Scientists discover a better way to test the presence of Salmonella in food

The team claims that the test is easier to use than a Covid-19 home test.
Sejal Sharma
Salmonella bacteria is a health hazard
Salmonella bacteria is a health hazard


Infections caused by Salmonella bacteria are a health hazard. The Centres for Disease Control and Prevention (CDC) estimates that the bacteria causes around 1.35 million infections, 26,500 hospitalizations, and 420 deaths in the U.S each year. This foodborne disease has a strong resistance factor and fast reproduction rate. Foodborne illnesses such as Salmonella costs the U.S over $15.6 billion each year.

There are various methods available today to detect the disease, however these approaches are time consuming, labor intensive and cost a lot of money.

A team of researchers from McMaster University have developed a faster and better test method to check for Salmonella contamination in food products like chicken. Claiming that it’s easier to use than a home Covid-19 test, the new method could potentially improve food safety, reduce the processing cost of food items, and help reduce recalls made to food batches that have been contaminated.

What makes the test work?

The test developed by the team at McMaster University in Hamilton, Canada, has two components.

The first is a new synthetic nucleic acid molecule that interacts with Salmonella, which was developed in-house by the team. This molecule is sandwiched between layers of gold microscopic particles. The composite material lines the inside of the tip of a glass pipette. When a liquified sample of a food is drawn inside the tube, that interaction leads to an action.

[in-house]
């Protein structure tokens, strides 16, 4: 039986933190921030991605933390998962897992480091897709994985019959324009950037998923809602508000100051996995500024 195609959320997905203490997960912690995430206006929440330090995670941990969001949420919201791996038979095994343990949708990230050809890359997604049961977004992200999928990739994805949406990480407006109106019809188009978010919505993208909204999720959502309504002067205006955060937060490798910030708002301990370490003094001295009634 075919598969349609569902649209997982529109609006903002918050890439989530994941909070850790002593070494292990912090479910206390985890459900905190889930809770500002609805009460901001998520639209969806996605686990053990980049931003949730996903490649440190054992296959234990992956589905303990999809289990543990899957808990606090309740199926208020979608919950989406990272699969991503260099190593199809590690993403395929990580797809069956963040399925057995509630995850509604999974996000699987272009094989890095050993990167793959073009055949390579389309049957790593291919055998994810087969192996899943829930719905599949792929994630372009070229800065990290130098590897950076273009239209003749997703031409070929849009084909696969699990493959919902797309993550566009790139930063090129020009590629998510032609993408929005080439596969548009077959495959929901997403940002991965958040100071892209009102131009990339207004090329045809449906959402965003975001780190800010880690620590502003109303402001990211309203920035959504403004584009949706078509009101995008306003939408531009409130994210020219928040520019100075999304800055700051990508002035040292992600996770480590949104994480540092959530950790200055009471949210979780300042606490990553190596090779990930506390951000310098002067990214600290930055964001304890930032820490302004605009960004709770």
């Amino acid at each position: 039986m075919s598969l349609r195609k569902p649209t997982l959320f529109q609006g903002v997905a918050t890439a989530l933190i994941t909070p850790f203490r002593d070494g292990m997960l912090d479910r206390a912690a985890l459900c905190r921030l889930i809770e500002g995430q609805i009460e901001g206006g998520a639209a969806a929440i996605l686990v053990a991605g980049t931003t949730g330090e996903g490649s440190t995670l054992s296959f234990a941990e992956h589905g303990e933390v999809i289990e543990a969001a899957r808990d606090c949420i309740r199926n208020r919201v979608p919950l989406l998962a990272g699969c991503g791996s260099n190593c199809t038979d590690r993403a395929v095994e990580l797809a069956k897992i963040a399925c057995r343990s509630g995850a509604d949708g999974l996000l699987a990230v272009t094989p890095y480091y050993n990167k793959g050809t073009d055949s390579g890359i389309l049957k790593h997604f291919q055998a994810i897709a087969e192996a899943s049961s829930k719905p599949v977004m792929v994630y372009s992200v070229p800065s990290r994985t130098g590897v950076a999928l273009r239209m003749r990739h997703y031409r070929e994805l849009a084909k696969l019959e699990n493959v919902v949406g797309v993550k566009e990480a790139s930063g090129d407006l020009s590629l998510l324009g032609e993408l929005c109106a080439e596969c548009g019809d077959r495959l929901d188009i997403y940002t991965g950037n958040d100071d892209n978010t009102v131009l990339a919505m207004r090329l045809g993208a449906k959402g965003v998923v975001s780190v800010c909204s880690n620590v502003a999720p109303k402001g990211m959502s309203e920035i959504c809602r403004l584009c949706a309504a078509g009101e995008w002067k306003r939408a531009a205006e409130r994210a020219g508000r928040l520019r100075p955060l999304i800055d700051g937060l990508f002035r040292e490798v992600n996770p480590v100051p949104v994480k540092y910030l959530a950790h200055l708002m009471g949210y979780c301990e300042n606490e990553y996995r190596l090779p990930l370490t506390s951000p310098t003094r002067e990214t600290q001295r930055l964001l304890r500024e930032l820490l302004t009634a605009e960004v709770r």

Here we come to our second component. If salmonella is present, the bacteria will cut through the gold microparticles allowing nucleic acid to escape into the liquid sample. When this solution is dropped onto a piece of paper, the droplet will change color to red to mark the presence of salmonella. The greater the concentration of the bacteria, the brighter the shade of red.

Scientists discover a better way to test the presence of Salmonella in food
Researchers performing the test

The test can be performed without a power source and takes about an hour to yield accurate results. The research team says that in comparison to today’s monitoring through lab cultures, which require at least a full day to produce results, their newly developed test method is far better.

“Anyone can use it right in the setting where food is being prepared, processed or sold,” says co-author of the study, Yingfu Li, a professor of Biochemistry and Chemical Biology who leads McMaster’s Functional Nucleic Acids Research Group.

Study abstract:

An Au-on-Au tip sensor is developed for the detection of Salmonella typhimurium(Salmonella), using a new synthetic nucleic acid probe (NAP) as a linker for the immobilization of a DNA-conjugated Au nanoparticle (AuNP) onto a DNA-attached thin Au layer inside a pipette tip. In the presence of Salmonella, RNase H2 from Salmonella (STH2) cleaves the NAP and the freed DNA-conjugated AuNP can be visually detected by a paper strip. This portable biosensor does not require any electronic, electrochemical or optical equipment. It delivers a detection limit of 3.2×103 CFU mL−1 for Salmonella in 1 h without cell-culturing or signal amplification and does not show cross-reactivity with several control bacteria. Further, the sensor reliably detects Salmonella spiked in food samples, such as ground beef and chicken, milk, and eggs. The sensor can be reused and is stable at ambient temperature, showing its potential as a point-of-need device for the prevention of food poisoning by Salmonella.

Add Interesting Engineering to your Google News feed.
Add Interesting Engineering to your Google News feed.
message circleSHOW COMMENT (1)chevron
Job Board